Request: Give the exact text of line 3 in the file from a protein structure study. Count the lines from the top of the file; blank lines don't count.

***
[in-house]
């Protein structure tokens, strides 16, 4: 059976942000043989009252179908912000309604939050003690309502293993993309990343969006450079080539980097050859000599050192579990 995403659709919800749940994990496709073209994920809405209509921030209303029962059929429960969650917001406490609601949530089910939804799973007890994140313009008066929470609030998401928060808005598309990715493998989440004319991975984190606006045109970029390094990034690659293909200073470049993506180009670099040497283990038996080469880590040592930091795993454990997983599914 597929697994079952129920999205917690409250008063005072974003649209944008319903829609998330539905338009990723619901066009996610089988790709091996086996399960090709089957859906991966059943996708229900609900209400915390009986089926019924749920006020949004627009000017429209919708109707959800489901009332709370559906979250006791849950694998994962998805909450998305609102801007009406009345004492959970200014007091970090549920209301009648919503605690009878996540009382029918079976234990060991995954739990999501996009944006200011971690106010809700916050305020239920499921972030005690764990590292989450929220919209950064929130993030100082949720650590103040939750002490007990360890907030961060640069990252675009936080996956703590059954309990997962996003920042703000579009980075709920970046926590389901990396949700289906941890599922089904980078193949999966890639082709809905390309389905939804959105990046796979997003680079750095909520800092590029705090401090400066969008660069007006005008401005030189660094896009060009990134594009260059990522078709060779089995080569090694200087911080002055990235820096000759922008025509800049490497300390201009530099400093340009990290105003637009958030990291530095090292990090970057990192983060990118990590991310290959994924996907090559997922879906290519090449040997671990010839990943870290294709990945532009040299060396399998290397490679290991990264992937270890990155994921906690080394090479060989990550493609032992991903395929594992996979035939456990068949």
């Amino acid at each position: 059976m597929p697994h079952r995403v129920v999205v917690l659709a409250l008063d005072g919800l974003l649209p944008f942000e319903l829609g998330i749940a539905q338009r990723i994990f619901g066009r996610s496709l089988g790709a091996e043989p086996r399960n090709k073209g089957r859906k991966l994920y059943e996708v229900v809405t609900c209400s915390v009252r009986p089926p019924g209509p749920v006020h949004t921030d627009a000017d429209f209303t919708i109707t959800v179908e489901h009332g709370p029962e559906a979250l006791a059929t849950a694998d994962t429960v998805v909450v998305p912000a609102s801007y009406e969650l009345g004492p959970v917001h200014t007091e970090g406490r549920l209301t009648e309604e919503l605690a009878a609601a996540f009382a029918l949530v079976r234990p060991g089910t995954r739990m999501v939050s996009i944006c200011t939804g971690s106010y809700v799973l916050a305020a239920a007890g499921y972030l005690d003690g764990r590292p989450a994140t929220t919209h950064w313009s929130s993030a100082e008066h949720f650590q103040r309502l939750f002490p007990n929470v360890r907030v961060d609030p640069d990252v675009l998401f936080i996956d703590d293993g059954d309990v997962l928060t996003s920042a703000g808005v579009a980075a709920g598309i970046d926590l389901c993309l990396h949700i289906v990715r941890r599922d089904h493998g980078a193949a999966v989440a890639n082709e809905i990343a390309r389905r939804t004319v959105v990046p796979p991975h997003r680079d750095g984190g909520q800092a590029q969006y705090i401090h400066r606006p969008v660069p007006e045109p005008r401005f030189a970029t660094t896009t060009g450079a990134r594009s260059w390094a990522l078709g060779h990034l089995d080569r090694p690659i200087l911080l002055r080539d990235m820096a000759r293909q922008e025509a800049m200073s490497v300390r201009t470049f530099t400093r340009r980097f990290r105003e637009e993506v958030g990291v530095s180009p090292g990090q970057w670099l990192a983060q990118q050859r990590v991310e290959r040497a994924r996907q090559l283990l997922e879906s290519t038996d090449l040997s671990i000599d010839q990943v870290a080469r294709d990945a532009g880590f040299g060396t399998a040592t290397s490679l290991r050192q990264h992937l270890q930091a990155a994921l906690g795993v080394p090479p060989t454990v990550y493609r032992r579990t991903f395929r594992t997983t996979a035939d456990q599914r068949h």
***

């Amino acid at each position: 059976m597929p697994h079952r995403v129920v999205v917690l659709a409250l008063d005072g919800l974003l649209p944008f942000e319903l829609g998330i749940a539905q338009r990723i994990f619901g066009r996610s496709l089988g790709a091996e043989p086996r399960n090709k073209g089957r859906k991966l994920y059943e996708v229900v809405t609900c209400s915390v009252r009986p089926p019924g209509p749920v006020h949004t921030d627009a000017d429209f209303t919708i109707t959800v179908e489901h009332g709370p029962e559906a979250l006791a059929t849950a694998d994962t429960v998805v909450v998305p912000a609102s801007y009406e969650l009345g004492p959970v917001h200014t007091e970090g406490r549920l209301t009648e309604e919503l605690a009878a609601a996540f009382a029918l949530v079976r234990p060991g089910t995954r739990m999501v939050s996009i944006c200011t939804g971690s106010y809700v799973l916050a305020a239920a007890g499921y972030l005690d003690g764990r590292p989450a994140t929220t919209h950064w313009s929130s993030a100082e008066h949720f650590q103040r309502l939750f002490p007990n929470v360890r907030v961060d609030p640069d990252v675009l998401f936080i996956d703590d293993g059954d309990v997962l928060t996003s920042a703000g808005v579009a980075a709920g598309i970046d926590l389901c993309l990396h949700i289906v990715r941890r599922d089904h493998g980078a193949a999966v989440a890639n082709e809905i990343a390309r389905r939804t004319v959105v990046p796979p991975h997003r680079d750095g984190g909520q800092a590029q969006y705090i401090h400066r606006p969008v660069p007006e045109p005008r401005f030189a970029t660094t896009t060009g450079a990134r594009s260059w390094a990522l078709g060779h990034l089995d080569r090694p690659i200087l911080l002055r080539d990235m820096a000759r293909q922008e025509a800049m200073s490497v300390r201009t470049f530099t400093r340009r980097f990290r105003e637009e993506v958030g990291v530095s180009p090292g990090q970057w670099l990192a983060q990118q050859r990590v991310e290959r040497a994924r996907q090559l283990l997922e879906s290519t038996d090449l040997s671990i000599d010839q990943v870290a080469r294709d990945a532009g880590f040299g060396t399998a040592t290397s490679l290991r050192q990264h992937l270890q930091a990155a994921l906690g795993v080394p090479p060989t454990v990550y493609r032992r579990t991903f395929r594992t997983t996979a035939d456990q599914r068949h």